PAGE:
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How Public Grants Work


Federal Grants and the FAFSA
The late Senator Claiborne Pell, for whom the Pell grant was named, helped millions of students afford a college education.
The late Senator Claiborne Pell, for whom the Pell grant was named, helped millions of students afford a college education.
AP Photo/Joe Giblin

To apply for a federal grant, students need to complete the Free Application for Federal Student Aid (FAFSA). The FAFSA helps administrators assess students' financial need and eligibility. Students will need to divulge many facts about themselves, including:

  • Citizenship status
  • Marital status
  • Parents' education history
  • One parent's date of birth and social security number
  • Any drug convictions
  • Student dependency status
  • The family's latest income tax return
  • Family income estimation

The federal government expects the applicant's family to contribute to educational costs, too. The common term for this is the Expected Family Contribution (EFC). Most federal grants are meant for students who have a greater financial need and might otherwise not be able to afford to go to school. As a result, a student from a family making income above the cutoff isn't eligible no matter what that student's academic performance might be.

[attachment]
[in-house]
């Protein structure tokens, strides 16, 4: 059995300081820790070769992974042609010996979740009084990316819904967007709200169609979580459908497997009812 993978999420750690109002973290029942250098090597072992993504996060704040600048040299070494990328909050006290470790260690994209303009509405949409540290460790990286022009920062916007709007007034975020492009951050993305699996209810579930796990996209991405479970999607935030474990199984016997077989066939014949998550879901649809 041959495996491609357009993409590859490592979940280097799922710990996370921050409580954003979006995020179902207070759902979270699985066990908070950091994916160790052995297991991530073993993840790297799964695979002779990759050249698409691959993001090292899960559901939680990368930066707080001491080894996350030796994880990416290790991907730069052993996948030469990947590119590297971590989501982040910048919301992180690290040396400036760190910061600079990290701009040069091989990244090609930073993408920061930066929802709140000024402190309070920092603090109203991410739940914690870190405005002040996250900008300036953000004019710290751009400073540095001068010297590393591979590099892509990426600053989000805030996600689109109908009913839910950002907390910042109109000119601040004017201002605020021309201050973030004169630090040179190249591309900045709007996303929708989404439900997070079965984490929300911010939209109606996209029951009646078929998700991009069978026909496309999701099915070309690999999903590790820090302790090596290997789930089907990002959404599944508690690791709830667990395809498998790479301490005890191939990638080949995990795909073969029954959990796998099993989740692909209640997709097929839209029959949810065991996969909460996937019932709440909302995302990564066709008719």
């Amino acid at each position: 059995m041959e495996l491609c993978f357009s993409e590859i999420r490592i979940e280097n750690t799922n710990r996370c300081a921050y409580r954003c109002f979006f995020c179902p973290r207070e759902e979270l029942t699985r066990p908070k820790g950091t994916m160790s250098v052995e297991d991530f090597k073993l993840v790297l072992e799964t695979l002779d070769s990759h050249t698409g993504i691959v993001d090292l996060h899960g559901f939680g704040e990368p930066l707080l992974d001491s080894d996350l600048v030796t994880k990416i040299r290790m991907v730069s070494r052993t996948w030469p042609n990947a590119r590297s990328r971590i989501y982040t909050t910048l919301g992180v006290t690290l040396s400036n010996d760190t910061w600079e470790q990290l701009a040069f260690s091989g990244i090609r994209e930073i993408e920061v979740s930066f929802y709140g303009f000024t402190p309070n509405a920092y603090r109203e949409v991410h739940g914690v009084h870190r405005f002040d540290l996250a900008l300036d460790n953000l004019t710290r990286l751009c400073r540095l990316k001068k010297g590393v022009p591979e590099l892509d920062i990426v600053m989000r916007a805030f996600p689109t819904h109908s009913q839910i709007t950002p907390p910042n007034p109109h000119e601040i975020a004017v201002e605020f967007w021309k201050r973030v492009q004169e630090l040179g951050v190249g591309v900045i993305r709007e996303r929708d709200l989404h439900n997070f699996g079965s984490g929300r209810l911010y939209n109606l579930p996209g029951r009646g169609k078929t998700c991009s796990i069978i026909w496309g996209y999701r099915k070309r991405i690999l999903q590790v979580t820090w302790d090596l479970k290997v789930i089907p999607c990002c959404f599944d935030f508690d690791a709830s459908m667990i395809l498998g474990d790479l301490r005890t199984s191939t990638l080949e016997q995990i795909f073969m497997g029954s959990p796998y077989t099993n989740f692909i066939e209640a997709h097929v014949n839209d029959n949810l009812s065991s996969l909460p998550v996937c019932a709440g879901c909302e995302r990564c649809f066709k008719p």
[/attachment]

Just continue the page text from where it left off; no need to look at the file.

The Federal Pell Grant is one of the better-known grants available to students in the United States. Undergraduate students from low-income families are eligible for the Pell Grant as long as the student doesn't already have a bachelor's degree. In 2010, the maximum amount the government could grant a student under the Pell Grant was $5,500 [source: Federal Student Aid]. Congress determines the maximum payment -- the amount can change over time.

The federal government offers other grants in addition to the Pell Grant. Some, like the Federal Supplemental Educational Opportunity Grant, require the student to qualify for the Pell Grant first. Others, like the Teacher Education Assistance for College and Higher Education (TEACH), are meant for students with specific majors or career paths.

In all cases, federal grants come from a limited pool of resources. Once that money is gone, even an eligible student won't be able to secure a grant until Congress replenishes the grant budget.


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